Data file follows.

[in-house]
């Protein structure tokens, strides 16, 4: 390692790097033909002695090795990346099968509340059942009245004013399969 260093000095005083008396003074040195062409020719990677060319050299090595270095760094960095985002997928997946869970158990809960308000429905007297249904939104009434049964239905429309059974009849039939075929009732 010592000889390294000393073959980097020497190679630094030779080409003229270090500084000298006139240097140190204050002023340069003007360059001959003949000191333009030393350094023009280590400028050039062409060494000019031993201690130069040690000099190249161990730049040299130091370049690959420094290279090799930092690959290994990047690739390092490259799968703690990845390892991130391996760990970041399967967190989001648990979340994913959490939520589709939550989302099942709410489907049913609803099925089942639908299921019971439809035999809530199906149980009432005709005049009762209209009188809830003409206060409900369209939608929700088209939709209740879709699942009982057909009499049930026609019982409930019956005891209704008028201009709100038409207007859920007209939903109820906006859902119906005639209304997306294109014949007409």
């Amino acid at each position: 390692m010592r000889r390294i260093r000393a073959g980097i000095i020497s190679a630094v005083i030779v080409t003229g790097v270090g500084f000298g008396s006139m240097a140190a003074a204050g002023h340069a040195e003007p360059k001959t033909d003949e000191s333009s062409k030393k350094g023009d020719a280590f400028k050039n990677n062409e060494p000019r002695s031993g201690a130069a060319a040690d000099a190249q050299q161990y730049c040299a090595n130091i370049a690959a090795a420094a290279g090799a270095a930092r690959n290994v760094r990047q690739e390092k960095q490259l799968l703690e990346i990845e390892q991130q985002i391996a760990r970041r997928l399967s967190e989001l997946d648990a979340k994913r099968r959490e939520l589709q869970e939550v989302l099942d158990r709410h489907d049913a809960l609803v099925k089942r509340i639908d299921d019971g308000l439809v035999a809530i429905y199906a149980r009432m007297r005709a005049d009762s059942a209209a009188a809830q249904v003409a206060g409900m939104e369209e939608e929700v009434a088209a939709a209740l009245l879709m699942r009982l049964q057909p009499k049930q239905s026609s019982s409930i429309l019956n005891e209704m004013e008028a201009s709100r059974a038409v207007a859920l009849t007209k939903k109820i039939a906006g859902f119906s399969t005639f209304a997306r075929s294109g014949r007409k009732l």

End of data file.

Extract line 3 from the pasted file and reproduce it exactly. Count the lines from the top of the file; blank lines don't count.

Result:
């Amino acid at each position: 390692m010592r000889r390294i260093r000393a073959g980097i000095i020497s190679a630094v005083i030779v080409t003229g790097v270090g500084f000298g008396s006139m240097a140190a003074a204050g002023h340069a040195e003007p360059k001959t033909d003949e000191s333009s062409k030393k350094g023009d020719a280590f400028k050039n990677n062409e060494p000019r002695s031993g201690a130069a060319a040690d000099a190249q050299q161990y730049c040299a090595n130091i370049a690959a090795a420094a290279g090799a270095a930092r690959n290994v760094r990047q690739e390092k960095q490259l799968l703690e990346i990845e390892q991130q985002i391996a760990r970041r997928l399967s967190e989001l997946d648990a979340k994913r099968r959490e939520l589709q869970e939550v989302l099942d158990r709410h489907d049913a809960l609803v099925k089942r509340i639908d299921d019971g308000l439809v035999a809530i429905y199906a149980r009432m007297r005709a005049d009762s059942a209209a009188a809830q249904v003409a206060g409900m939104e369209e939608e929700v009434a088209a939709a209740l009245l879709m699942r009982l049964q057909p009499k049930q239905s026609s019982s409930i429309l019956n005891e209704m004013e008028a201009s709100r059974a038409v207007a859920l009849t007209k939903k109820i039939a906006g859902f119906s399969t005639f209304a997306r075929s294109g014949r007409k009732l």